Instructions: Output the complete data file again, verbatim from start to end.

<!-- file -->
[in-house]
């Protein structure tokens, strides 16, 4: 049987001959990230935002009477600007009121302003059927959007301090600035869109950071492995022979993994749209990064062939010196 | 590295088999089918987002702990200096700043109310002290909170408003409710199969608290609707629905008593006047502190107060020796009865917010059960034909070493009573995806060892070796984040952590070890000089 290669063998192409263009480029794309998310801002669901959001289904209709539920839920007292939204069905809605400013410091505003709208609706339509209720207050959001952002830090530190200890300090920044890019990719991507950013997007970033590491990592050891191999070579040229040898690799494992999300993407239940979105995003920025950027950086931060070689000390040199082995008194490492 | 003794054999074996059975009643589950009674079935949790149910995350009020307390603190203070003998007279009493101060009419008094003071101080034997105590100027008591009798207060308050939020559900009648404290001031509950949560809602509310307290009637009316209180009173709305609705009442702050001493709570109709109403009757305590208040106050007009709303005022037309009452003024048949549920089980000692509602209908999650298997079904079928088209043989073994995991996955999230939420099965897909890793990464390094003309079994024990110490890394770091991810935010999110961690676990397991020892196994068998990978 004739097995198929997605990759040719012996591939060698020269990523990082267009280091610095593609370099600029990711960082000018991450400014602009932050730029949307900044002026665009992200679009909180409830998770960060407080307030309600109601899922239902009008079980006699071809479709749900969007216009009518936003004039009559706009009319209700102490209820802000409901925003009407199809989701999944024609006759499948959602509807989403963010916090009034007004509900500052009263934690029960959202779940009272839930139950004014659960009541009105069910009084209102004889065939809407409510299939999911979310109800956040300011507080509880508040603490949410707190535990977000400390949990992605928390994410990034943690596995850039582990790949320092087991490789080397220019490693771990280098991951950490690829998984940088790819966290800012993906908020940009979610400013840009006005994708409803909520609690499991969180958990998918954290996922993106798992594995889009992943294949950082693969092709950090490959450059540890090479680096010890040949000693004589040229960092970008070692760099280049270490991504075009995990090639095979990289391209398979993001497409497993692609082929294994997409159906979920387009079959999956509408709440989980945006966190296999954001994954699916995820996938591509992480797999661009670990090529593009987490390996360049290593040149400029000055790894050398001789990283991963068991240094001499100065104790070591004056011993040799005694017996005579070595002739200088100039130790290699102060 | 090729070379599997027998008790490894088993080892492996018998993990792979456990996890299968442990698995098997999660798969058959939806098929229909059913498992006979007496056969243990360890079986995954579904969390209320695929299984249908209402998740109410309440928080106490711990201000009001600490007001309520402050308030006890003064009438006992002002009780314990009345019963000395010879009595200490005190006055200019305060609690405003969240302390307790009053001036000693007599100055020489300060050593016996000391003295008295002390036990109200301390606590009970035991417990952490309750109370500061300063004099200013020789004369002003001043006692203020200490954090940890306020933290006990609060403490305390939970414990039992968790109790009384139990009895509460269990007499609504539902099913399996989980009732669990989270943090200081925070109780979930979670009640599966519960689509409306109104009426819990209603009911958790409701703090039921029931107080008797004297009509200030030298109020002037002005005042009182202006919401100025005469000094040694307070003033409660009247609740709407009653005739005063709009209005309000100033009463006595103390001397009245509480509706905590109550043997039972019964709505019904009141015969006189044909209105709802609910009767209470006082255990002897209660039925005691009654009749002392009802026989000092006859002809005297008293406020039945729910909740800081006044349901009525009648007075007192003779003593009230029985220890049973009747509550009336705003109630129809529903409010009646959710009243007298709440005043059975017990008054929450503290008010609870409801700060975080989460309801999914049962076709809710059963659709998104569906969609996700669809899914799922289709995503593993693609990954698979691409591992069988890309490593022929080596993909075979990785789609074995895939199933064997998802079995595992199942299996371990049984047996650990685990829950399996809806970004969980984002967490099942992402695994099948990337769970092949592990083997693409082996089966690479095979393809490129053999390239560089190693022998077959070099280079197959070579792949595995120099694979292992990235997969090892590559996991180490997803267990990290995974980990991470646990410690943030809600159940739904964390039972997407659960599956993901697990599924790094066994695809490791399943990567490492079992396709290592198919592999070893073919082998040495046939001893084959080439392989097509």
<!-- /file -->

[in-house]
């Protein structure tokens, strides 16, 4: 049987001959990230935002009477600007009121302003059927959007301090600035869109950071492995022979993994749209990064062939010196 | 590295088999089918987002702990200096700043109310002290909170408003409710199969608290609707629905008593006047502190107060020796009865917010059960034909070493009573995806060892070796984040952590070890000089 290669063998192409263009480029794309998310801002669901959001289904209709539920839920007292939204069905809605400013410091505003709208609706339509209720207050959001952002830090530190200890300090920044890019990719991507950013997007970033590491990592050891191999070579040229040898690799494992999300993407239940979105995003920025950027950086931060070689000390040199082995008194490492 | 003794054999074996059975009643589950009674079935949790149910995350009020307390603190203070003998007279009493101060009419008094003071101080034997105590100027008591009798207060308050939020559900009648404290001031509950949560809602509310307290009637009316209180009173709305609705009442702050001493709570109709109403009757305590208040106050007009709303005022037309009452003024048949549920089980000692509602209908999650298997079904079928088209043989073994995991996955999230939420099965897909890793990464390094003309079994024990110490890394770091991810935010999110961690676990397991020892196994068998990978 004739097995198929997605990759040719012996591939060698020269990523990082267009280091610095593609370099600029990711960082000018991450400014602009932050730029949307900044002026665009992200679009909180409830998770960060407080307030309600109601899922239902009008079980006699071809479709749900969007216009009518936003004039009559706009009319209700102490209820802000409901925003009407199809989701999944024609006759499948959602509807989403963010916090009034007004509900500052009263934690029960959202779940009272839930139950004014659960009541009105069910009084209102004889065939809407409510299939999911979310109800956040300011507080509880508040603490949410707190535990977000400390949990992605928390994410990034943690596995850039582990790949320092087991490789080397220019490693771990280098991951950490690829998984940088790819966290800012993906908020940009979610400013840009006005994708409803909520609690499991969180958990998918954290996922993106798992594995889009992943294949950082693969092709950090490959450059540890090479680096010890040949000693004589040229960092970008070692760099280049270490991504075009995990090639095979990289391209398979993001497409497993692609082929294994997409159906979920387009079959999956509408709440989980945006966190296999954001994954699916995820996938591509992480797999661009670990090529593009987490390996360049290593040149400029000055790894050398001789990283991963068991240094001499100065104790070591004056011993040799005694017996005579070595002739200088100039130790290699102060 | 090729070379599997027998008790490894088993080892492996018998993990792979456990996890299968442990698995098997999660798969058959939806098929229909059913498992006979007496056969243990360890079986995954579904969390209320695929299984249908209402998740109410309440928080106490711990201000009001600490007001309520402050308030006890003064009438006992002002009780314990009345019963000395010879009595200490005190006055200019305060609690405003969240302390307790009053001036000693007599100055020489300060050593016996000391003295008295002390036990109200301390606590009970035991417990952490309750109370500061300063004099200013020789004369002003001043006692203020200490954090940890306020933290006990609060403490305390939970414990039992968790109790009384139990009895509460269990007499609504539902099913399996989980009732669990989270943090200081925070109780979930979670009640599966519960689509409306109104009426819990209603009911958790409701703090039921029931107080008797004297009509200030030298109020002037002005005042009182202006919401100025005469000094040694307070003033409660009247609740709407009653005739005063709009209005309000100033009463006595103390001397009245509480509706905590109550043997039972019964709505019904009141015969006189044909209105709802609910009767209470006082255990002897209660039925005691009654009749002392009802026989000092006859002809005297008293406020039945729910909740800081006044349901009525009648007075007192003779003593009230029985220890049973009747509550009336705003109630129809529903409010009646959710009243007298709440005043059975017990008054929450503290008010609870409801700060975080989460309801999914049962076709809710059963659709998104569906969609996700669809899914799922289709995503593993693609990954698979691409591992069988890309490593022929080596993909075979990785789609074995895939199933064997998802079995595992199942299996371990049984047996650990685990829950399996809806970004969980984002967490099942992402695994099948990337769970092949592990083997693409082996089966690479095979393809490129053999390239560089190693022998077959070099280079197959070579792949595995120099694979292992990235997969090892590559996991180490997803267990990290995974980990991470646990410690943030809600159940739904964390039972997407659960599956993901697990599924790094066994695809490791399943990567490492079992396709290592198919592999070893073919082998040495046939001893084959080439392989097509």